He smirks, and I can hear all the things he wants to tell me but feels like he can't tell me. I can hear all the things he knows about Owen—the same things Nicholas knows, but with a different sheen on them. Maybe he thinks telling me something closer to the truth will move me closer to his side. I've already picked a side though. Bailey's. And mine.

“I'm going to say this as simply as I can,” he says. “Nicholas is a bad fucking man. He is going to punish you one day. Bailey may be safe, but if he can't get to Owen, he'll punish you in order to hurt him. You're completely expendable to him. He doesn't care about you.”

“I don't think he does,” I say.

“So then you have to know how risky this is for you to just try and go back to your life?” he says. “I can only protect you if you let me.”

I don't answer him, because he wants me to say yes—yes, I'll let him protect me. Yes, I'll let him protect us. And I'm not going to say that. I'm not going to say it because I know this much is true: he can't.

Nicholas can probably get to us anyway, if that's what he wants to do. That's what this all has taught me. One way or another, things come back. Things
came back. So I may as well take a shot at doing the best thing for Bailey. And, by doing it this way, Bailey gets to stay Bailey.

No one gave her that choice before. She is already losing so much. The least I can do is give it to her now.

Grady starts the car up again, heads back into traffic. “You can't trust him. It's crazy for you to think you can. You cannot make a deal with the devil and expect it to turn out okay.”

I turn away from him, look out the window. “Except I just did.”

Finding My Way Back to Her

Bailey sits in the conference room. She is crying hard.

And before I even reach for her, she jumps up and races toward me. She holds tightly to me, her head in the crook of my neck.

I hold her like that, ignoring Grady, ignoring everything but her. She pulls away, and I take in her face, her eyes swollen from crying, her hair sticking to her head. She looks like the little girl version of herself, needing more than anything for someone to tell her that she is safe now.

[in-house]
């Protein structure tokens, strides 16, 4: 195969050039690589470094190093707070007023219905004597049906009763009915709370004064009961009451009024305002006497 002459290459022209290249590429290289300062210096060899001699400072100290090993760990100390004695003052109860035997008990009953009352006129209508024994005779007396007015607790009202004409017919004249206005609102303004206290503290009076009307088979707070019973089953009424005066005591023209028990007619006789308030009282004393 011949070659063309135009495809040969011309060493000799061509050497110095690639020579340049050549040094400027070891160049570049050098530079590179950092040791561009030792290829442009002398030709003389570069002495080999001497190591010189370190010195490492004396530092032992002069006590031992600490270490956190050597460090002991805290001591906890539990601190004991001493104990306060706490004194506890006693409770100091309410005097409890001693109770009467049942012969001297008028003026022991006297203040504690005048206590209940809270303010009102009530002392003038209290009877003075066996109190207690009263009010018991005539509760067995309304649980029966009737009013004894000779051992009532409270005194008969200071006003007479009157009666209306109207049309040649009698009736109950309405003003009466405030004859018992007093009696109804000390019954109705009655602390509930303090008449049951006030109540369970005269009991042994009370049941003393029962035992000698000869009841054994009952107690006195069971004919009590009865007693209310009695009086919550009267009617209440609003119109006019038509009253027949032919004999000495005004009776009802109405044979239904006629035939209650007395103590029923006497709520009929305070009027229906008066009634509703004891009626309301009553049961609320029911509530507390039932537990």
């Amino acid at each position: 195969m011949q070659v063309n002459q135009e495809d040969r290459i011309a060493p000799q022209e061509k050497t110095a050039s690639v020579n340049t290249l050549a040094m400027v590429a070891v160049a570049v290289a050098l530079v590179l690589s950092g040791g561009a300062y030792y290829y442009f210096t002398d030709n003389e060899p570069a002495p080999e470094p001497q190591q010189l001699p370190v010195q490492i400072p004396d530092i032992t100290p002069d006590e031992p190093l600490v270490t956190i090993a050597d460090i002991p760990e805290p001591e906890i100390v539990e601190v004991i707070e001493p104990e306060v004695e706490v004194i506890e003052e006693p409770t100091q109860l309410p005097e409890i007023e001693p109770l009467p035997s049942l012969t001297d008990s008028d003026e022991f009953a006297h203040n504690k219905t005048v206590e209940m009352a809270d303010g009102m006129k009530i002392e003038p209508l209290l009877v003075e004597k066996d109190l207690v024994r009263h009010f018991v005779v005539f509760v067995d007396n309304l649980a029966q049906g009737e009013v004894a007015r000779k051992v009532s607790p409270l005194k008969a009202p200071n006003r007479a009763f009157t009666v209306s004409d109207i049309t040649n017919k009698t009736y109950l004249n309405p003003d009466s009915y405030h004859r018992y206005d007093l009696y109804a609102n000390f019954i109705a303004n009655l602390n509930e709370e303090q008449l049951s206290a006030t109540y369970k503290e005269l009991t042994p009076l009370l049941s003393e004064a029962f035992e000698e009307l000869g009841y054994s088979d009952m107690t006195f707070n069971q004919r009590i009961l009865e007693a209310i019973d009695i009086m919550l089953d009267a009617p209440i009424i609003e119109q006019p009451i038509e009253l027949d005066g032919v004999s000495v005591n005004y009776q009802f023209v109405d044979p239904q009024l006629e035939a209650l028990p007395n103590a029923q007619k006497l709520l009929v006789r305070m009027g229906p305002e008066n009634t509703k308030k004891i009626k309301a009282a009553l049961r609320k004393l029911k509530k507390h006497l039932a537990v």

“I shouldn't have left the room,” she says.

I push her hair off her face. “Where did you go?”

“I shouldn't have gone anywhere,” she says. “I'm sorry. But I thought I heard a knock on the door, which completely freaked me out. And then my cell phone rang and I picked it up. And there was all this static. I kept saying hello and getting that static. And so I went into the hall to see if I could hear any better, and I don't know…”

“You kept going?” I say.

She nods.

Grady shoots me a look, like I'm out of bounds to comfort her. Like I'm simply out of bounds. This is how he sees things now. His plan for Owen and Bailey is on one side of a line and I'm on the other. This is the only way he sees me now—as the main impetus toward his imagined solution.

“I thought it was my father on the phone. I don't know why. Maybe it was the static, or the blocked number. I just felt it strongly that he was trying to reach me and so I thought I'd walk for a minute, see if he tried me again. And when he didn't, I just… kept going. I didn't think too much about it.”

I don't ask her why she didn't at least let me know before she left that she was okay. Maybe she didn't trust that I would let her do what she needed to do. That was probably a part of it. But I knew the other part wasn't about me, so I decide not to make it about me now. It's never about someone else the moment you realize it is up to you to get yourself to a better place. It's only about figuring out how to get there.